A regular human tendency is to put up a false front, knowingly and unknowingly. We all fall short and run the risk of doing this. Self awareness, repentance and our action to root out this vice are the need of the hour.

The Urgency of this topic

Just as oil and water do not mix, so also the Holy Spirit and worldliness do not go together. Jesus wants to “come” into our lives! For this to happen, the necessary space has to be prepared for him. This is a figurative expression concerning our hearts. The topic is urgent because it connects to our salvation and eternal calling! Who among us do not want to go to Heaven!

“This world and the world to come are two enemies. We cannot therefore be friends to both; but we must decide which we will forsake and which we will enjoy.”

Pope St. Clement I

This does not mean that we become overly austere, frugal and live like hermits. We are not called to forsake everything physically and head for monasteries and convents. Detachment is not about being “without”, but is a holy virtue of not being controlled by anything that the world gives. The cravings of our hearts will tell us what our priorities are. External piety and outward spirituality do not indicate the truth of what is hidden inside.

“When you find your intellect occupied pleasurably with material things, you may be sure that you love these things more than God.  ‘For where your treasure is, there will your heart be also.’ (Matt. 6:21)”    

St. Maximus the Confessor

Rooting out Worldliness – Now Jesus can truly “come”!

We are all called to conform ourselves to be more like Jesus. This happens over time if we desire and pray for God’s help. In the process of this happening, many uncomfortable truths about ourselves will be revealed to us. We see our sinfulness more clearly and become more remorseful. This pleases God and He, in turn, provides necessary grace. Certain parts of our lives may need to be cut off and pruned. This is God’s work.

He removes every branch in me that bears no fruit. Every branch that bears fruit he prunes to make it bear more fruit.

John 15:2

This is a painful part of spiritual growth, but is very necessary and highly rewarding. Are we willing to undergo change in order to become the people God wants us to be? Are we willing to be disciplined so that we can bear fruit as the Lord wants? Are we willing to let go of some of our comforts in order to enjoy deeper intimacy with God? There is pain in the process, but there is also joy in the journey! Jesus “comes” in this situation of cleansing and sanctification. It is a move towards holiness, and without this move happening, Jesus cannot really “come” (Heb 12:14)!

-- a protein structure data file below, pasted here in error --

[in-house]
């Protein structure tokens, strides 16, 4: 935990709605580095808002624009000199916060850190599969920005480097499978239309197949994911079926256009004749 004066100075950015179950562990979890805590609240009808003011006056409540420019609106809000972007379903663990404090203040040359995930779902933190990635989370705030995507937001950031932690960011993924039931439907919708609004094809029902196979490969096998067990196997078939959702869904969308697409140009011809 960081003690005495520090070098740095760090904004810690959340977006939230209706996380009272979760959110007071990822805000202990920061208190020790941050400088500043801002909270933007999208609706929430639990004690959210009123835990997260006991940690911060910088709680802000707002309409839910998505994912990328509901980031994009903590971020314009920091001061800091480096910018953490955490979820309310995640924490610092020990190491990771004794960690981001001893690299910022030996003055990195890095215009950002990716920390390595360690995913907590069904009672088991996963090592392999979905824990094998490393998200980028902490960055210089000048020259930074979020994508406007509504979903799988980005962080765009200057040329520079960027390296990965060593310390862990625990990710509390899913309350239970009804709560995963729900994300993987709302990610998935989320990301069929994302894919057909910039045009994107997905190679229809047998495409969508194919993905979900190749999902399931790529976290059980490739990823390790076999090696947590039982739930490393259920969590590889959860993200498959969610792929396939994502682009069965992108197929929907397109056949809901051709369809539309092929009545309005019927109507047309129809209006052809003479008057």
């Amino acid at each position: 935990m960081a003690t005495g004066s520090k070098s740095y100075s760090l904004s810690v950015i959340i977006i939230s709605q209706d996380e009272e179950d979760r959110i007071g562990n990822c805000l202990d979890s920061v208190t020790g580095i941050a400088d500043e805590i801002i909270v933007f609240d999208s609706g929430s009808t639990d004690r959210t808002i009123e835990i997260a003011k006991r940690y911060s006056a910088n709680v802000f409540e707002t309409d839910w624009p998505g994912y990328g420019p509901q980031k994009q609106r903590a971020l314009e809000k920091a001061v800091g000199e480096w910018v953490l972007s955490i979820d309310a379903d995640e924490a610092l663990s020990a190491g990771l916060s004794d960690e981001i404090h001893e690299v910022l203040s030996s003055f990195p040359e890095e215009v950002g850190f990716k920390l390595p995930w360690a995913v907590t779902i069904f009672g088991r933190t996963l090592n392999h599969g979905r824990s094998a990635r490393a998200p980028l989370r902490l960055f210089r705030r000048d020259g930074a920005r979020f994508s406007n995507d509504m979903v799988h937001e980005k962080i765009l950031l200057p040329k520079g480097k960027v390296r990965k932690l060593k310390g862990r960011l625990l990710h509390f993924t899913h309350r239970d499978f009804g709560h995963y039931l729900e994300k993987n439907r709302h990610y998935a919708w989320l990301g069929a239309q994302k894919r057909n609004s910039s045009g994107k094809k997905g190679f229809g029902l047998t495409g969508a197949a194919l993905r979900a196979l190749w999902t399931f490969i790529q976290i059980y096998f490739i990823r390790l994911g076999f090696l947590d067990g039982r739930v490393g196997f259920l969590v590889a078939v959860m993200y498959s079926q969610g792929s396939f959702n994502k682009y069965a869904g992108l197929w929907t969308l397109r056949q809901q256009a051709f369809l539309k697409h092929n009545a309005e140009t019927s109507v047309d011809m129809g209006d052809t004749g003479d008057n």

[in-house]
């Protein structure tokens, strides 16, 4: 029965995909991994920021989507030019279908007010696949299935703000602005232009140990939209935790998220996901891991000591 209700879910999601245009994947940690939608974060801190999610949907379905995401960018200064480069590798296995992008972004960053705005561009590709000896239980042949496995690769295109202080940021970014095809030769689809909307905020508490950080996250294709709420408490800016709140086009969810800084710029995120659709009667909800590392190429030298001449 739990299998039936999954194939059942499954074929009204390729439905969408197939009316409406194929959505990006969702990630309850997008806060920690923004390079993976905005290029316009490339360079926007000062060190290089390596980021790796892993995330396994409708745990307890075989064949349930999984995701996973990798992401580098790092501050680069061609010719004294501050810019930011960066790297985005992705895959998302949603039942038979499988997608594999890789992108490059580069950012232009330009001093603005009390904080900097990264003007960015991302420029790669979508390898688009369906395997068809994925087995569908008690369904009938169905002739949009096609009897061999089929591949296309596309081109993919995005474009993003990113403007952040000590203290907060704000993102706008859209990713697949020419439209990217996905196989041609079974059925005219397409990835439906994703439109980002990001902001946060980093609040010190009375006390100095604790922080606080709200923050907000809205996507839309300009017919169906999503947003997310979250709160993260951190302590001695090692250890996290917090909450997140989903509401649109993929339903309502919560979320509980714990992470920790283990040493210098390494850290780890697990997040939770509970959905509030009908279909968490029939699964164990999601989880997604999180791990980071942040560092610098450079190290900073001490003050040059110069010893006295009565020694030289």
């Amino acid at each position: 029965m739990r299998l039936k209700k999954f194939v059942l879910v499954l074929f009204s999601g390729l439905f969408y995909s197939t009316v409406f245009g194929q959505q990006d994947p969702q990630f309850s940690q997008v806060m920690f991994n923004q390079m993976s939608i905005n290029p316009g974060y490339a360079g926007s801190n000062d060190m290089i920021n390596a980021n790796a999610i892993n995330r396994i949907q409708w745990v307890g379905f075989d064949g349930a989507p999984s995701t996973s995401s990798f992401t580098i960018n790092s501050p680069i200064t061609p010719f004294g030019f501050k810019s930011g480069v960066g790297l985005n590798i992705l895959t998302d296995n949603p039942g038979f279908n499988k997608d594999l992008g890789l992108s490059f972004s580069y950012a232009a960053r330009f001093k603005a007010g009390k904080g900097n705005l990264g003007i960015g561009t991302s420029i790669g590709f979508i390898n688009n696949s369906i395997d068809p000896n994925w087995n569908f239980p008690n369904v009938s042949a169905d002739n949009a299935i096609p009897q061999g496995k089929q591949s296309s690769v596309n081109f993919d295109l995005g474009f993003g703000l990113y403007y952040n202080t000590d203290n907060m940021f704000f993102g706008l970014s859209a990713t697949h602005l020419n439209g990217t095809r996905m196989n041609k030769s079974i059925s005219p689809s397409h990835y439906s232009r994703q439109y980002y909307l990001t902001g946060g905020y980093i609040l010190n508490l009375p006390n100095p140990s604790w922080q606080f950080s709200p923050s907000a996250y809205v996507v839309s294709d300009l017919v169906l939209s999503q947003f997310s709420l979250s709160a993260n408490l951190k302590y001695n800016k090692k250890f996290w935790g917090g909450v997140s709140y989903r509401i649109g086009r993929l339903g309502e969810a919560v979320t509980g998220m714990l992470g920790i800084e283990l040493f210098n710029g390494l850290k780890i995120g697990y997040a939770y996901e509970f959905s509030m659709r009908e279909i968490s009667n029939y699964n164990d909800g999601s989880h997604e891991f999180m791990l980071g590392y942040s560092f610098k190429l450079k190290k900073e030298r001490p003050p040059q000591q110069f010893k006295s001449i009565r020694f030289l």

Renunciation is the key! We simply have to become less egoistic and more selfless in order to live out an authentic friendship with Christ! Let us look into ourselves during this season and say “yes” to the Lord. The Holy Spirit may guide us in various methods and through different people. This is also a way that Jesus can “come” into our lives! We need to be open-minded and humble if we want this wonderful outcome of the Lord’s presence and manifestation in the situations that we struggle with. Inner healing and freedom is experienced in proportion to our letting go of our attachments and taking necessary steps to reduce our worldliness! God provides strength in our weakness and He makes the way for a favorable result! Our strength is in the Lord! A reminder yet again, as in the title of this article – When Christ comes, our worldliness has to go!

“For this day is holy to our Lord; and do not be grieved, for the joy of the Lord is your strength!”

Nehemiah 8:10

[Published in The Tabor Kirana, December 2021]

Vinay Silva

Nov. 2021